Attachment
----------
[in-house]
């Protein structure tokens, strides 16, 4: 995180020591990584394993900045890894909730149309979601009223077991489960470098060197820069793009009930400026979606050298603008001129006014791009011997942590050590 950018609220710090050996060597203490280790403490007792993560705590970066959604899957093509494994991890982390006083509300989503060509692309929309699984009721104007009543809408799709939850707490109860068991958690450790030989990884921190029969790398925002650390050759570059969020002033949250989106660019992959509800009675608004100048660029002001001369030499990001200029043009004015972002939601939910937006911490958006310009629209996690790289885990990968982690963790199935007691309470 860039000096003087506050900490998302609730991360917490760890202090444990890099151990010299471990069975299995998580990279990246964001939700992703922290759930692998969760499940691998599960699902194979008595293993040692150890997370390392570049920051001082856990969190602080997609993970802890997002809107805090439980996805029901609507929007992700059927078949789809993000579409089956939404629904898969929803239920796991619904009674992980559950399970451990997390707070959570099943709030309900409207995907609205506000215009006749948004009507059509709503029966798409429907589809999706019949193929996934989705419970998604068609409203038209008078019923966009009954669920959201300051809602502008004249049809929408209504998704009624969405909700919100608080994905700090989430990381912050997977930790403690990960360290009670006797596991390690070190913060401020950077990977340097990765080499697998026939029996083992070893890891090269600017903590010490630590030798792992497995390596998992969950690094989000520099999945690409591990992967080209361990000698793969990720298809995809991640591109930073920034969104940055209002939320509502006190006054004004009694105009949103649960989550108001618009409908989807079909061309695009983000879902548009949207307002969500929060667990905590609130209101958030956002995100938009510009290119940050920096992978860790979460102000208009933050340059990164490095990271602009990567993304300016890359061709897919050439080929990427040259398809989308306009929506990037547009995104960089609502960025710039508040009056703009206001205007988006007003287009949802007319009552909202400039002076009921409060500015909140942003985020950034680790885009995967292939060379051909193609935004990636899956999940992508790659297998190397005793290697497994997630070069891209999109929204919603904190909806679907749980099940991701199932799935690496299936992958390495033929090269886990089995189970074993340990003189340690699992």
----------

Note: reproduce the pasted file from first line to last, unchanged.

[in-house]
């Protein structure tokens, strides 16, 4: 995180020591990584394993900045890894909730149309979601009223077991489960470098060197820069793009009930400026979606050298603008001129006014791009011997942590050590 950018609220710090050996060597203490280790403490007792993560705590970066959604899957093509494994991890982390006083509300989503060509692309929309699984009721104007009543809408799709939850707490109860068991958690450790030989990884921190029969790398925002650390050759570059969020002033949250989106660019992959509800009675608004100048660029002001001369030499990001200029043009004015972002939601939910937006911490958006310009629209996690790289885990990968982690963790199935007691309470 860039000096003087506050900490998302609730991360917490760890202090444990890099151990010299471990069975299995998580990279990246964001939700992703922290759930692998969760499940691998599960699902194979008595293993040692150890997370390392570049920051001082856990969190602080997609993970802890997002809107805090439980996805029901609507929007992700059927078949789809993000579409089956939404629904898969929803239920796991619904009674992980559950399970451990997390707070959570099943709030309900409207995907609205506000215009006749948004009507059509709503029966798409429907589809999706019949193929996934989705419970998604068609409203038209008078019923966009009954669920959201300051809602502008004249049809929408209504998704009624969405909700919100608080994905700090989430990381912050997977930790403690990960360290009670006797596991390690070190913060401020950077990977340097990765080499697998026939029996083992070893890891090269600017903590010490630590030798792992497995390596998992969950690094989000520099999945690409591990992967080209361990000698793969990720298809995809991640591109930073920034969104940055209002939320509502006190006054004004009694105009949103649960989550108001618009409908989807079909061309695009983000879902548009949207307002969500929060667990905590609130209101958030956002995100938009510009290119940050920096992978860790979460102000208009933050340059990164490095990271602009990567993304300016890359061709897919050439080929990427040259398809989308306009929506990037547009995104960089609502960025710039508040009056703009206001205007988006007003287009949802007319009552909202400039002076009921409060500015909140942003985020950034680790885009995967292939060379051909193609935004990636899956999940992508790659297998190397005793290697497994997630070069891209999109929204919603904190909806679907749980099940991701199932799935690496299936992958390495033929090269886990089995189970074993340990003189340690699992």